How to actually keep your New Year’s resolutions

We make resolutions all year round, and always on days that somehow mark a new beginning.

We make resolutions all year round, and always on days that somehow mark a new beginning. Photo: Getty

Every year brings the same old story.

It doesn’t seem to matter if you scribbled them on the back of an old envelope, or practised careful calligraphy in a new notebook – New Year’s resolutions tend to get broken.

But don’t feel bad.

According to research, about 80 per cent of people don’t follow through with their plans for a ‘new you’ for more than a week after New Year’s Eve.

So The New Daily asked experts in psychology and habit change how our readers could be among the rare people who manage to keep them.

Habit Change Institute director Dr Gina Cleo, who has a PhD in habit change, told The New Daily although it is understandable to seek a reset, there is no “magical fairy dust” when the clock ticks over at midnight on December 31.

“The turn of the year is literally just another day and you’re going to have the same levels of motivation that you had before. You’re going to have the same barriers, the same finances and resources,” Dr Cleo said.


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She said our brains can only change up to three things at one time, but we often aim to overhaul our entire lives each new year.

We want to lose weight, eat better, save more, get a better job, meditate and travel more all at the same time, she said.

“And what happens is we get really overwhelmed and when we’re overwhelmed, we tend to do nothing.”

Dr Cleo encouraged us all to rethink our resolutions this year, and to focus on the process rather than the results.

Here are her tips on how to create meaningful change in 2022.

  • Start small: Rather than setting too many goals or goals that are too big, start with one or two achievable goals that you can build on throughout the year
  • Micro-habits: When you have set your overall goals, break them into micro-habits. What are the small rituals you can introduce to help you achieve your desired results?
  • Eliminate barriers: Help ‘future you’ with a bit of planning. Take stock of the barriers that feel like ‘too much effort’ and remove them beforehand. For example, if you want to run more often, leave your sneakers by the door so you are more inclined to put them on. Make your habits easy to do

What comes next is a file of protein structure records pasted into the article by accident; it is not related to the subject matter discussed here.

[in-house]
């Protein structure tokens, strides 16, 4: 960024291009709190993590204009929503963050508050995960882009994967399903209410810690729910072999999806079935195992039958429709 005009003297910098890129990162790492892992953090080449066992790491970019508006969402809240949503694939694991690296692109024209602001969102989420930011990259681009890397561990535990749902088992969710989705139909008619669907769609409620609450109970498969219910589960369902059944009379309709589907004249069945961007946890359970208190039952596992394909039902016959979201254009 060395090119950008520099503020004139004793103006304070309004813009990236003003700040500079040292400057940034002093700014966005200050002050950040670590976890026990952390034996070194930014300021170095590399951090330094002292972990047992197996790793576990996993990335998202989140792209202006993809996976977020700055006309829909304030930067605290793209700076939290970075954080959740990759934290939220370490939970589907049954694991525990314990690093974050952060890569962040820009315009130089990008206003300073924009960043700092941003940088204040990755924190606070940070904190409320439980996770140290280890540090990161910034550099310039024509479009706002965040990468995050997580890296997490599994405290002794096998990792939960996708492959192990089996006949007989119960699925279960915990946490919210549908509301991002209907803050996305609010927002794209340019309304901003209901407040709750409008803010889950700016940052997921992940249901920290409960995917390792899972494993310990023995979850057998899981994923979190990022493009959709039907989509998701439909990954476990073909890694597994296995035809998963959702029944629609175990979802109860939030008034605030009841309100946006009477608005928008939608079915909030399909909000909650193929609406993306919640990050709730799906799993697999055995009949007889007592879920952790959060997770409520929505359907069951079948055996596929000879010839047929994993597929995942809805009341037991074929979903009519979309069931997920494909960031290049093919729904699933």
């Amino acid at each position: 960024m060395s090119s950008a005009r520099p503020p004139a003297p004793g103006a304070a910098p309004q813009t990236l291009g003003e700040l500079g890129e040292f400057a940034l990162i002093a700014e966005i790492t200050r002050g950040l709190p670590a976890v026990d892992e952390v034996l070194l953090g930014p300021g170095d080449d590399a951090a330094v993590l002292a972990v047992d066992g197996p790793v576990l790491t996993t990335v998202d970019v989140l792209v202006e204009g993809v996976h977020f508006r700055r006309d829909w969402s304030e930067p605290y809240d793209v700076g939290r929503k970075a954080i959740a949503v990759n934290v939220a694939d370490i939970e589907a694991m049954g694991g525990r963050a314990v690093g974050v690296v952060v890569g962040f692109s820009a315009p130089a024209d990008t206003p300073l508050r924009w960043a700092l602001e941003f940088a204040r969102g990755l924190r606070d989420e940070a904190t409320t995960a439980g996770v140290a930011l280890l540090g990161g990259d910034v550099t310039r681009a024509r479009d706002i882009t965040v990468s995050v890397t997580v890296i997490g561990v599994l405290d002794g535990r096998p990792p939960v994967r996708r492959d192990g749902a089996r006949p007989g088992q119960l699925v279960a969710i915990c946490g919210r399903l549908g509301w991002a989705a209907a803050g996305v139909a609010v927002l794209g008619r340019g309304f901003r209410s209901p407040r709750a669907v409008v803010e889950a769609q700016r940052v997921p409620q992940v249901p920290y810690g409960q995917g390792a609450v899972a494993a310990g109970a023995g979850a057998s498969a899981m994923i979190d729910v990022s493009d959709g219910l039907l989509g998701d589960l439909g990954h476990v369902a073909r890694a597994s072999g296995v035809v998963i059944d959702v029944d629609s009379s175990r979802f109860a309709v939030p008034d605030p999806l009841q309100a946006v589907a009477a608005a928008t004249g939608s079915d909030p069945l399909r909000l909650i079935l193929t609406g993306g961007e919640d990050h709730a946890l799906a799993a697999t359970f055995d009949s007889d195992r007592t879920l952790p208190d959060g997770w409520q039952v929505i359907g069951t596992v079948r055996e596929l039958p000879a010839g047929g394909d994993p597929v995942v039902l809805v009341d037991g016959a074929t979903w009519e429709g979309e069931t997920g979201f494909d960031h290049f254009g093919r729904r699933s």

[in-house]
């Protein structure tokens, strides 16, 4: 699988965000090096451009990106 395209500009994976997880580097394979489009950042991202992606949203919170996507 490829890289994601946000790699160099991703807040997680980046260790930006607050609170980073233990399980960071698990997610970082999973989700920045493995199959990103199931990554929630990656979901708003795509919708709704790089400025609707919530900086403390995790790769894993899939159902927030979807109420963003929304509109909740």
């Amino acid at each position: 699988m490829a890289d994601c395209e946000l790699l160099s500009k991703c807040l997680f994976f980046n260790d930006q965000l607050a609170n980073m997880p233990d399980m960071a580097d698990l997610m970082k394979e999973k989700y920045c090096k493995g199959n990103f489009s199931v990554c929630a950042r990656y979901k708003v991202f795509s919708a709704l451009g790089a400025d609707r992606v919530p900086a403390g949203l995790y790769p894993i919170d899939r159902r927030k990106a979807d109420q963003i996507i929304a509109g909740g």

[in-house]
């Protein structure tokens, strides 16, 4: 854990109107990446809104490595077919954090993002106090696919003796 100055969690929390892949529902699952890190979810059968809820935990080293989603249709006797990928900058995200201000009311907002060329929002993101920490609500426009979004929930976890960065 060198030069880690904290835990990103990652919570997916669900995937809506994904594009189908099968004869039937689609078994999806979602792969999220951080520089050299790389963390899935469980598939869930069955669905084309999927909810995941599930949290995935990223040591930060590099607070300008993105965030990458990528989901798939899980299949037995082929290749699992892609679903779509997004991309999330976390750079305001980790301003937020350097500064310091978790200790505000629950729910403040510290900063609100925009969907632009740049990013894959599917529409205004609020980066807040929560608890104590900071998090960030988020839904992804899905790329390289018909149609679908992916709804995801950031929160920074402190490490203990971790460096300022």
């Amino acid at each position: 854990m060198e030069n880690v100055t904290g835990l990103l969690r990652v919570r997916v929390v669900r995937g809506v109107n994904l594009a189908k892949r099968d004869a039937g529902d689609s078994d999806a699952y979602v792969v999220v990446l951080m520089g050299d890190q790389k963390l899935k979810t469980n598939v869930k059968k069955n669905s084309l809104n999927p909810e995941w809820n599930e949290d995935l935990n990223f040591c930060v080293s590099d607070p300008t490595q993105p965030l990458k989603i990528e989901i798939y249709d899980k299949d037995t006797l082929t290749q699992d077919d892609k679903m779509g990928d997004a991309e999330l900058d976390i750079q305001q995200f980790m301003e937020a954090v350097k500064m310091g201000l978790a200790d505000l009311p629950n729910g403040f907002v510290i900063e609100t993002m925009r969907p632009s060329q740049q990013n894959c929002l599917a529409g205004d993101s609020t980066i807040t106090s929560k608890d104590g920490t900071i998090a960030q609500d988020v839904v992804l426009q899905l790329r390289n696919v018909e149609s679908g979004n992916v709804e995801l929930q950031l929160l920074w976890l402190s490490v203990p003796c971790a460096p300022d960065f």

• Attach a habit to a trigger: When you get in the car, you don’t have to think about putting on your seatbelt. It is already a habit, and the trigger is getting in the car. Set up your triggers like this: ‘When I… wake up, I will … drink water
  • Count the cost: No matter the goal, achieving it will take sacrifice – otherwise you would already be doing it. Sit down and work out what sacrifices you will be making and decide if it is worth it. Better sleep routines might mean fewer late-night TV sessions, but the payoff is improved health and alertness
  • Falling down: “It’s not a matter of if, it’s a matter of when”. When you fall down, pick yourself up as quickly as possible. Even doing a tiny version of the habit is better than doing nothing and will help you stay on track.

“Use the new year as a motivation,” Dr Cleo said.

“Just be fully aware that it’s not going to come with this magical fairy dust of motivation and self control.”

Choosing goals and self-reflection

Professor of psychology and mental health at Edith Cowan University Joanne Dickson told The New Daily another thing to keep in mind is how you set your resolutions.

This could be treated as an opportunity for self-reflection and to consider what stopped you from keeping them last time, she said.

The past year and the difficulties experienced during COVID-19 may have highlighted our sense of resilience and empathy and given us a deeper self-understanding.

“It may help us reappraise what is really important and what matters to us,” Professor Dickson said.

She recommends choosing goals that are driven by personal interests, values, and a deeper sense of motivation, as this has been shown to increase personal wellbeing and help us pursue our resolutions.

Setting goals such as ‘stop smoking’ might be a common resolution, but unless it is linked to a deeper personal desire and a reason to give up, it is likely to reappear on the same list next year.

Goals that are internally regulated and personally motivated – like a desire to quit smoking because of a health scare and wanting to improve one’s health – are​ more likely to sustain motivation.

People need to find their ‘why’.

“If people are wanting to stick with things, and to promote wellbeing, then understanding why you are pursuing something can be helpful,” she said.

Setting specific goals can also be helpful, as they provide mental cues and are also less mentally taxing than vague goals to pursue, she said.

For example, setting a time and a place to go for a regular walk each week is less mentally taxing than setting a goal ‘to walk regularly’.

The cues of time and place will assist in developing a habit and achieving the resolution.

Finally, although a specific goal is usually easier to follow, it is important to maintain a sense of flexibility if things don’t go to plan.

This could mean adjusting our resolutions if they are unrealistic, or adjusting how we approach or pursue a particular goal.

So try to be flexible rather than adopting an all-or-nothing attitude.

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